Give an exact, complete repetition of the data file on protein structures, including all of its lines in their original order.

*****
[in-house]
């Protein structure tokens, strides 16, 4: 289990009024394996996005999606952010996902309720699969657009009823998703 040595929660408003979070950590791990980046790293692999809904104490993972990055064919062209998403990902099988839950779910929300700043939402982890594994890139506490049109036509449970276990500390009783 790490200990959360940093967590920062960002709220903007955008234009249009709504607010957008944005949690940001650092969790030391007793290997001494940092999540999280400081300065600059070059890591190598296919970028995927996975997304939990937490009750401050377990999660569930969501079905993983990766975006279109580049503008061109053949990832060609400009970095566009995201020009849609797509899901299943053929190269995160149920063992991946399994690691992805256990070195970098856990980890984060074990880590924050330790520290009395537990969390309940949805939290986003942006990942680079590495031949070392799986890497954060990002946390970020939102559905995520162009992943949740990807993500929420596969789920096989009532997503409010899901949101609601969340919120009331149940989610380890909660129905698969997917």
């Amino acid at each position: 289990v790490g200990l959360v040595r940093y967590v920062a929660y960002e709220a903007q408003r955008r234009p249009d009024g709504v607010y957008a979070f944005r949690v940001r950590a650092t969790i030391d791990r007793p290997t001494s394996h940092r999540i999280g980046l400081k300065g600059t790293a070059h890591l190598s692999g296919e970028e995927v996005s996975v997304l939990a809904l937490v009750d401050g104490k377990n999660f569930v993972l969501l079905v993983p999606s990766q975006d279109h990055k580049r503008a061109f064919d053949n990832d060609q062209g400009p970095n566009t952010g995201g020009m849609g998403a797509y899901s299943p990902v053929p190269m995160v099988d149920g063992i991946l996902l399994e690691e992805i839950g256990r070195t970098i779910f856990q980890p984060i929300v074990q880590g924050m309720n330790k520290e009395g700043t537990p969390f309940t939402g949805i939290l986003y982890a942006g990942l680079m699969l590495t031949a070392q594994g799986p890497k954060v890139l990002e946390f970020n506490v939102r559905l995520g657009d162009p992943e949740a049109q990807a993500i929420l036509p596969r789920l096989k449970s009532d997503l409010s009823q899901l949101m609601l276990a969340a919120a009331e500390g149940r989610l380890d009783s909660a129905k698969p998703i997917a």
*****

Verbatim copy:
[in-house]
């Protein structure tokens, strides 16, 4: 289990009024394996996005999606952010996902309720699969657009009823998703 040595929660408003979070950590791990980046790293692999809904104490993972990055064919062209998403990902099988839950779910929300700043939402982890594994890139506490049109036509449970276990500390009783 790490200990959360940093967590920062960002709220903007955008234009249009709504607010957008944005949690940001650092969790030391007793290997001494940092999540999280400081300065600059070059890591190598296919970028995927996975997304939990937490009750401050377990999660569930969501079905993983990766975006279109580049503008061109053949990832060609400009970095566009995201020009849609797509899901299943053929190269995160149920063992991946399994690691992805256990070195970098856990980890984060074990880590924050330790520290009395537990969390309940949805939290986003942006990942680079590495031949070392799986890497954060990002946390970020939102559905995520162009992943949740990807993500929420596969789920096989009532997503409010899901949101609601969340919120009331149940989610380890909660129905698969997917």
């Amino acid at each position: 289990v790490g200990l959360v040595r940093y967590v920062a929660y960002e709220a903007q408003r955008r234009p249009d009024g709504v607010y957008a979070f944005r949690v940001r950590a650092t969790i030391d791990r007793p290997t001494s394996h940092r999540i999280g980046l400081k300065g600059t790293a070059h890591l190598s692999g296919e970028e995927v996005s996975v997304l939990a809904l937490v009750d401050g104490k377990n999660f569930v993972l969501l079905v993983p999606s990766q975006d279109h990055k580049r503008a061109f064919d053949n990832d060609q062209g400009p970095n566009t952010g995201g020009m849609g998403a797509y899901s299943p990902v053929p190269m995160v099988d149920g063992i991946l996902l399994e690691e992805i839950g256990r070195t970098i779910f856990q980890p984060i929300v074990q880590g924050m309720n330790k520290e009395g700043t537990p969390f309940t939402g949805i939290l986003y982890a942006g990942l680079m699969l590495t031949a070392q594994g799986p890497k954060v890139l990002e946390f970020n506490v939102r559905l995520g657009d162009p992943e949740a049109q990807a993500i929420l036509p596969r789920l096989k449970s009532d997503l409010s009823q899901l949101m609601l276990a969340a919120a009331e500390g149940r989610l380890d009783s909660a129905k698969p998703i997917a």